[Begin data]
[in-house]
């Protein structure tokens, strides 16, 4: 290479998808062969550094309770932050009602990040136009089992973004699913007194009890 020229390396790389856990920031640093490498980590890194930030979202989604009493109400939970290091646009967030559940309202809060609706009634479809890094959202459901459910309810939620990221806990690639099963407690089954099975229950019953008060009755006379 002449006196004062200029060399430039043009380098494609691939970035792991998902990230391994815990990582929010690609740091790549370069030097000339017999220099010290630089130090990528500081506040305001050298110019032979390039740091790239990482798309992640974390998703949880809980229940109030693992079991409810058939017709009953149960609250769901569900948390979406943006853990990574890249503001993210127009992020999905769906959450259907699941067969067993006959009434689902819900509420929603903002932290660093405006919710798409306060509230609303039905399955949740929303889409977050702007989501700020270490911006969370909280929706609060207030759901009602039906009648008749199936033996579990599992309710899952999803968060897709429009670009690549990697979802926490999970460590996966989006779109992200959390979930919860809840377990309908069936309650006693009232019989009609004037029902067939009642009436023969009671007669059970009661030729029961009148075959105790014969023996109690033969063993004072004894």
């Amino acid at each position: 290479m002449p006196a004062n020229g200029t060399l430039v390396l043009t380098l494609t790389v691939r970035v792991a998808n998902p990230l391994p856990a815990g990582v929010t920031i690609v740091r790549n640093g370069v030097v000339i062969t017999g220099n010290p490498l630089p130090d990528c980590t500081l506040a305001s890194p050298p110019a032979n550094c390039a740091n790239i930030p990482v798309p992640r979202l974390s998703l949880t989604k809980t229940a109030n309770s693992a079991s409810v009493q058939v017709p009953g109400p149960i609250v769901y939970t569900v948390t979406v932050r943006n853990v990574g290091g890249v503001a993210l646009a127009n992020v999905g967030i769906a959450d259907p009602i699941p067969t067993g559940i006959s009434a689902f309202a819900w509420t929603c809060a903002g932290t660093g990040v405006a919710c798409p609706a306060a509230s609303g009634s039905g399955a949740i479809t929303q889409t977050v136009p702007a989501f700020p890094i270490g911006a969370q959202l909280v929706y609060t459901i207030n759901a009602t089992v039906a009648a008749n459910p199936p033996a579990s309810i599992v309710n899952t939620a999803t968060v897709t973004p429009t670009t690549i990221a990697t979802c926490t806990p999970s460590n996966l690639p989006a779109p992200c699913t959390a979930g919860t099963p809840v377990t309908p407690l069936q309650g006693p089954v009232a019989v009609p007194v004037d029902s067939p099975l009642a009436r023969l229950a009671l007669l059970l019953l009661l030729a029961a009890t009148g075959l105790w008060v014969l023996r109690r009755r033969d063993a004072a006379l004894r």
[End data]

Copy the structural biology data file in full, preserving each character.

[in-house]
């Protein structure tokens, strides 16, 4: 290479998808062969550094309770932050009602990040136009089992973004699913007194009890 020229390396790389856990920031640093490498980590890194930030979202989604009493109400939970290091646009967030559940309202809060609706009634479809890094959202459901459910309810939620990221806990690639099963407690089954099975229950019953008060009755006379 002449006196004062200029060399430039043009380098494609691939970035792991998902990230391994815990990582929010690609740091790549370069030097000339017999220099010290630089130090990528500081506040305001050298110019032979390039740091790239990482798309992640974390998703949880809980229940109030693992079991409810058939017709009953149960609250769901569900948390979406943006853990990574890249503001993210127009992020999905769906959450259907699941067969067993006959009434689902819900509420929603903002932290660093405006919710798409306060509230609303039905399955949740929303889409977050702007989501700020270490911006969370909280929706609060207030759901009602039906009648008749199936033996579990599992309710899952999803968060897709429009670009690549990697979802926490999970460590996966989006779109992200959390979930919860809840377990309908069936309650006693009232019989009609004037029902067939009642009436023969009671007669059970009661030729029961009148075959105790014969023996109690033969063993004072004894």
């Amino acid at each position: 290479m002449p006196a004062n020229g200029t060399l430039v390396l043009t380098l494609t790389v691939r970035v792991a998808n998902p990230l391994p856990a815990g990582v929010t920031i690609v740091r790549n640093g370069v030097v000339i062969t017999g220099n010290p490498l630089p130090d990528c980590t500081l506040a305001s890194p050298p110019a032979n550094c390039a740091n790239i930030p990482v798309p992640r979202l974390s998703l949880t989604k809980t229940a109030n309770s693992a079991s409810v009493q058939v017709p009953g109400p149960i609250v769901y939970t569900v948390t979406v932050r943006n853990v990574g290091g890249v503001a993210l646009a127009n992020v999905g967030i769906a959450d259907p009602i699941p067969t067993g559940i006959s009434a689902f309202a819900w509420t929603c809060a903002g932290t660093g990040v405006a919710c798409p609706a306060a509230s609303g009634s039905g399955a949740i479809t929303q889409t977050v136009p702007a989501f700020p890094i270490g911006a969370q959202l909280v929706y609060t459901i207030n759901a009602t089992v039906a009648a008749n459910p199936p033996a579990s309810i599992v309710n899952t939620a999803t968060v897709t973004p429009t670009t690549i990221a990697t979802c926490t806990p999970s460590n996966l690639p989006a779109p992200c699913t959390a979930g919860t099963p809840v377990t309908p407690l069936q309650g006693p089954v009232a019989v009609p007194v004037d029902s067939p099975l009642a009436r023969l229950a009671l007669l059970l019953l009661l030729a029961a009890t009148g075959l105790w008060v014969l023996r109690r009755r033969d063993a004072a006379l004894r």